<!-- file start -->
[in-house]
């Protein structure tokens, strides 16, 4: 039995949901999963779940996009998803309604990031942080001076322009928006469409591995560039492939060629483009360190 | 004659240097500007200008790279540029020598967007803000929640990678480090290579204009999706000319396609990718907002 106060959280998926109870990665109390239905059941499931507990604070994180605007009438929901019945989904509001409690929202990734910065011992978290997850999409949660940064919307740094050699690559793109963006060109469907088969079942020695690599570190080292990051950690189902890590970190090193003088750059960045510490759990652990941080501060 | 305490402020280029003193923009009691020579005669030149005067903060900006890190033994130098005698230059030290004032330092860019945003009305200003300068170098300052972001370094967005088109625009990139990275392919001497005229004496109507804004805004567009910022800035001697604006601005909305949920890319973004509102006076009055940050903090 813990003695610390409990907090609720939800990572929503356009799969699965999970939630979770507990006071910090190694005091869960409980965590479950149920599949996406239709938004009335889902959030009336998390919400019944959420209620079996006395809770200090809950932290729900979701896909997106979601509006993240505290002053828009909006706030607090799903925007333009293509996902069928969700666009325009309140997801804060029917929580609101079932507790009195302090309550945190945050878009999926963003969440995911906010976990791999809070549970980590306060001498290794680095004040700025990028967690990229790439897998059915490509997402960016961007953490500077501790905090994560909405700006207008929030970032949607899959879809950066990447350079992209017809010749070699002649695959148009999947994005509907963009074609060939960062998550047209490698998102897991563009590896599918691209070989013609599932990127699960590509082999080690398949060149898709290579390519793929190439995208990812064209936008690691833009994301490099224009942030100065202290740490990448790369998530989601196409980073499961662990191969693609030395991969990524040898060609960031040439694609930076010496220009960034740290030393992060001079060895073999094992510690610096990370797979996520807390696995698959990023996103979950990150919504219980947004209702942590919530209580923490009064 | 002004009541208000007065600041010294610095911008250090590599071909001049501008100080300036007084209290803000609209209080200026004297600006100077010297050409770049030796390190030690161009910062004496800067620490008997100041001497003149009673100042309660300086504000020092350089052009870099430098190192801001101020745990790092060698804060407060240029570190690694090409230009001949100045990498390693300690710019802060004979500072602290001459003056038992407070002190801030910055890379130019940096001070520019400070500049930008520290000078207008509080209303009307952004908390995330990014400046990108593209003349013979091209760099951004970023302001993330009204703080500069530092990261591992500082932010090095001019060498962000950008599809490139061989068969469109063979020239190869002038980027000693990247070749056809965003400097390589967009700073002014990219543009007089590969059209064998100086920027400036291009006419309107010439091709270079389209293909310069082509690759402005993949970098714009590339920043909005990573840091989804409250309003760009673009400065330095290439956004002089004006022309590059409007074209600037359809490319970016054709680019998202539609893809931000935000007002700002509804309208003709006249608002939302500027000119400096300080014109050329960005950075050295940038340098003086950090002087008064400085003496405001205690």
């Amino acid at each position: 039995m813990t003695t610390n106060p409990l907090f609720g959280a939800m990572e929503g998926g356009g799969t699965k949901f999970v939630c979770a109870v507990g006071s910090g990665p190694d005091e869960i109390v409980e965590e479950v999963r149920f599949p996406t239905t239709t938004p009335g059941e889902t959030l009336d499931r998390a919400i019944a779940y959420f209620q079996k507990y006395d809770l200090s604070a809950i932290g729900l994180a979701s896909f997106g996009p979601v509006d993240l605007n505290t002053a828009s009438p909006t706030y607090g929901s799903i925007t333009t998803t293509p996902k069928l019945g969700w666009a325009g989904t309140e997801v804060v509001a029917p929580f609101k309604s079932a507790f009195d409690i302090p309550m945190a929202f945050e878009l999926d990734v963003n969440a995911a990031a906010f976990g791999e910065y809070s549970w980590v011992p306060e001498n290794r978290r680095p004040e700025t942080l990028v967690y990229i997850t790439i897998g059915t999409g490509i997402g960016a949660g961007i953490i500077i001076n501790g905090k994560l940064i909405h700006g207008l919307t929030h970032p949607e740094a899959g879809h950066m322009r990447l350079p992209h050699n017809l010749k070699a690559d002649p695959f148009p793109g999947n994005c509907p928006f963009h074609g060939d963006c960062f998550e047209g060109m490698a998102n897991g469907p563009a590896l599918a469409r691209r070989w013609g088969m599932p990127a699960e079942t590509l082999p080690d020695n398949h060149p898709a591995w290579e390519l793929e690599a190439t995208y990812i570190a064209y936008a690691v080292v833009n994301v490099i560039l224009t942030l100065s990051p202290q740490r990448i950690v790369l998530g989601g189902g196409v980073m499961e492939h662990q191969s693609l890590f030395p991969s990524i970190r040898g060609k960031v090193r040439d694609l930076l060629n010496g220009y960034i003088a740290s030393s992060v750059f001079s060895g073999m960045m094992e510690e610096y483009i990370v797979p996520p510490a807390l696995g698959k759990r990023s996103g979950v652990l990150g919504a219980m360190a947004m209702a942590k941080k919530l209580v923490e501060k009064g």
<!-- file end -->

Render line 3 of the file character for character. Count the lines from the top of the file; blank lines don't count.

């Amino acid at each position: 039995m813990t003695t610390n106060p409990l907090f609720g959280a939800m990572e929503g998926g356009g799969t699965k949901f999970v939630c979770a109870v507990g006071s910090g990665p190694d005091e869960i109390v409980e965590e479950v999963r149920f599949p996406t239905t239709t938004p009335g059941e889902t959030l009336d499931r998390a919400i019944a779940y959420f209620q079996k507990y006395d809770l200090s604070a809950i932290g729900l994180a979701s896909f997106g996009p979601v509006d993240l605007n505290t002053a828009s009438p909006t706030y607090g929901s799903i925007t333009t998803t293509p996902k069928l019945g969700w666009a325009g989904t309140e997801v804060v509001a029917p929580f609101k309604s079932a507790f009195d409690i302090p309550m945190a929202f945050e878009l999926d990734v963003n969440a995911a990031a906010f976990g791999e910065y809070s549970w980590v011992p306060e001498n290794r978290r680095p004040e700025t942080l990028v967690y990229i997850t790439i897998g059915t999409g490509i997402g960016a949660g961007i953490i500077i001076n501790g905090k994560l940064i909405h700006g207008l919307t929030h970032p949607e740094a899959g879809h950066m322009r990447l350079p992209h050699n017809l010749k070699a690559d002649p695959f148009p793109g999947n994005c509907p928006f963009h074609g060939d963006c960062f998550e047209g060109m490698a998102n897991g469907p563009a590896l599918a469409r691209r070989w013609g088969m599932p990127a699960e079942t590509l082999p080690d020695n398949h060149p898709a591995w290579e390519l793929e690599a190439t995208y990812i570190a064209y936008a690691v080292v833009n994301v490099i560039l224009t942030l100065s990051p202290q740490r990448i950690v790369l998530g989601g189902g196409v980073m499961e492939h662990q191969s693609l890590f030395p991969s990524i970190r040898g060609k960031v090193r040439d694609l930076l060629n010496g220009y960034i003088a740290s030393s992060v750059f001079s060895g073999m960045m094992e510690e610096y483009i990370v797979p996520p510490a807390l696995g698959k759990r990023s996103g979950v652990l990150g919504a219980m360190a947004m209702a942590k941080k919530l209580v923490e501060k009064g």